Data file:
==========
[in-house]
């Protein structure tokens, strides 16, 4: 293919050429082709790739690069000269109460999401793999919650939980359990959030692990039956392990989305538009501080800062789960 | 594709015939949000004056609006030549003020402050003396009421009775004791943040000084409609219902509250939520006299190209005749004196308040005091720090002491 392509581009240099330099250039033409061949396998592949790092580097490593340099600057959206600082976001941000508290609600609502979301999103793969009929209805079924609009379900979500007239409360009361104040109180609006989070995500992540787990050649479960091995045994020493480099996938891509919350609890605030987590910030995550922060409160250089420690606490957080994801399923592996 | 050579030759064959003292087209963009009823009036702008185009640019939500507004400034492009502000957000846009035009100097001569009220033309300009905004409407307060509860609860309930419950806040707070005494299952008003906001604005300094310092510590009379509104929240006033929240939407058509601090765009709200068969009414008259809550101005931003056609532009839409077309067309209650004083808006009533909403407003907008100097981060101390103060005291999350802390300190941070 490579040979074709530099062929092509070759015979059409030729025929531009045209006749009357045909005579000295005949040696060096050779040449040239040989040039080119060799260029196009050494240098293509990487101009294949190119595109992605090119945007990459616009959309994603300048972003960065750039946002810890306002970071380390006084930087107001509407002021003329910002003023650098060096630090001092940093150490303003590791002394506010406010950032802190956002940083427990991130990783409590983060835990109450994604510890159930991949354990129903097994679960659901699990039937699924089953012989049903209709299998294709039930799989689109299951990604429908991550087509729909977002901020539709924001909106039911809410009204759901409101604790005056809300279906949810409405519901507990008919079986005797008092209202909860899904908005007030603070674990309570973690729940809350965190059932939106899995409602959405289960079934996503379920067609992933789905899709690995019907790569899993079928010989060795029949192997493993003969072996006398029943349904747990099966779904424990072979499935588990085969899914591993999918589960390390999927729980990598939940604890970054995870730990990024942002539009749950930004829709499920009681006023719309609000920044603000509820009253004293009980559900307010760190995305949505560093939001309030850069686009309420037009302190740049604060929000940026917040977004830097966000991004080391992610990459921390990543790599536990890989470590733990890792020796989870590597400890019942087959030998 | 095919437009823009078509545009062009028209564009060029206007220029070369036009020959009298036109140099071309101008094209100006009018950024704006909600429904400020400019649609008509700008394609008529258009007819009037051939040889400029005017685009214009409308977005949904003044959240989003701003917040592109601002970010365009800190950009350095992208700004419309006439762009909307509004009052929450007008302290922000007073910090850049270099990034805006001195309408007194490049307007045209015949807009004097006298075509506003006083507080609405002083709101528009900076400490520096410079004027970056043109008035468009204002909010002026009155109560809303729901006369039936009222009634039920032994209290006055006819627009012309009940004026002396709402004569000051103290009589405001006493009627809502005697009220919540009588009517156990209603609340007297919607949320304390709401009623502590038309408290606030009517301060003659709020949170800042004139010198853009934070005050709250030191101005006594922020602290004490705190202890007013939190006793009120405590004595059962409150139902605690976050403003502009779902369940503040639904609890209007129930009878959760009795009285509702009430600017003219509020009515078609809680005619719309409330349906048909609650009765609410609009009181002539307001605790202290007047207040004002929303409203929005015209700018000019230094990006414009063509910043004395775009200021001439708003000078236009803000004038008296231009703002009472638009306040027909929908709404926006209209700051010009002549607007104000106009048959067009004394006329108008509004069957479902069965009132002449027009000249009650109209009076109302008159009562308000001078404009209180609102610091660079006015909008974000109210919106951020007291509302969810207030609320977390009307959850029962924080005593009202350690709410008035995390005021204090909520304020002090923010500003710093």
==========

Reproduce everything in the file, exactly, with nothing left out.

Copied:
[in-house]
């Protein structure tokens, strides 16, 4: 293919050429082709790739690069000269109460999401793999919650939980359990959030692990039956392990989305538009501080800062789960 | 594709015939949000004056609006030549003020402050003396009421009775004791943040000084409609219902509250939520006299190209005749004196308040005091720090002491 392509581009240099330099250039033409061949396998592949790092580097490593340099600057959206600082976001941000508290609600609502979301999103793969009929209805079924609009379900979500007239409360009361104040109180609006989070995500992540787990050649479960091995045994020493480099996938891509919350609890605030987590910030995550922060409160250089420690606490957080994801399923592996 | 050579030759064959003292087209963009009823009036702008185009640019939500507004400034492009502000957000846009035009100097001569009220033309300009905004409407307060509860609860309930419950806040707070005494299952008003906001604005300094310092510590009379509104929240006033929240939407058509601090765009709200068969009414008259809550101005931003056609532009839409077309067309209650004083808006009533909403407003907008100097981060101390103060005291999350802390300190941070 490579040979074709530099062929092509070759015979059409030729025929531009045209006749009357045909005579000295005949040696060096050779040449040239040989040039080119060799260029196009050494240098293509990487101009294949190119595109992605090119945007990459616009959309994603300048972003960065750039946002810890306002970071380390006084930087107001509407002021003329910002003023650098060096630090001092940093150490303003590791002394506010406010950032802190956002940083427990991130990783409590983060835990109450994604510890159930991949354990129903097994679960659901699990039937699924089953012989049903209709299998294709039930799989689109299951990604429908991550087509729909977002901020539709924001909106039911809410009204759901409101604790005056809300279906949810409405519901507990008919079986005797008092209202909860899904908005007030603070674990309570973690729940809350965190059932939106899995409602959405289960079934996503379920067609992933789905899709690995019907790569899993079928010989060795029949192997493993003969072996006398029943349904747990099966779904424990072979499935588990085969899914591993999918589960390390999927729980990598939940604890970054995870730990990024942002539009749950930004829709499920009681006023719309609000920044603000509820009253004293009980559900307010760190995305949505560093939001309030850069686009309420037009302190740049604060929000940026917040977004830097966000991004080391992610990459921390990543790599536990890989470590733990890792020796989870590597400890019942087959030998 | 095919437009823009078509545009062009028209564009060029206007220029070369036009020959009298036109140099071309101008094209100006009018950024704006909600429904400020400019649609008509700008394609008529258009007819009037051939040889400029005017685009214009409308977005949904003044959240989003701003917040592109601002970010365009800190950009350095992208700004419309006439762009909307509004009052929450007008302290922000007073910090850049270099990034805006001195309408007194490049307007045209015949807009004097006298075509506003006083507080609405002083709101528009900076400490520096410079004027970056043109008035468009204002909010002026009155109560809303729901006369039936009222009634039920032994209290006055006819627009012309009940004026002396709402004569000051103290009589405001006493009627809502005697009220919540009588009517156990209603609340007297919607949320304390709401009623502590038309408290606030009517301060003659709020949170800042004139010198853009934070005050709250030191101005006594922020602290004490705190202890007013939190006793009120405590004595059962409150139902605690976050403003502009779902369940503040639904609890209007129930009878959760009795009285509702009430600017003219509020009515078609809680005619719309409330349906048909609650009765609410609009009181002539307001605790202290007047207040004002929303409203929005015209700018000019230094990006414009063509910043004395775009200021001439708003000078236009803000004038008296231009703002009472638009306040027909929908709404926006209209700051010009002549607007104000106009048959067009004394006329108008509004069957479902069965009132002449027009000249009650109209009076109302008159009562308000001078404009209180609102610091660079006015909008974000109210919106951020007291509302969810207030609320977390009307959850029962924080005593009202350690709410008035995390005021204090909520304020002090923010500003710093």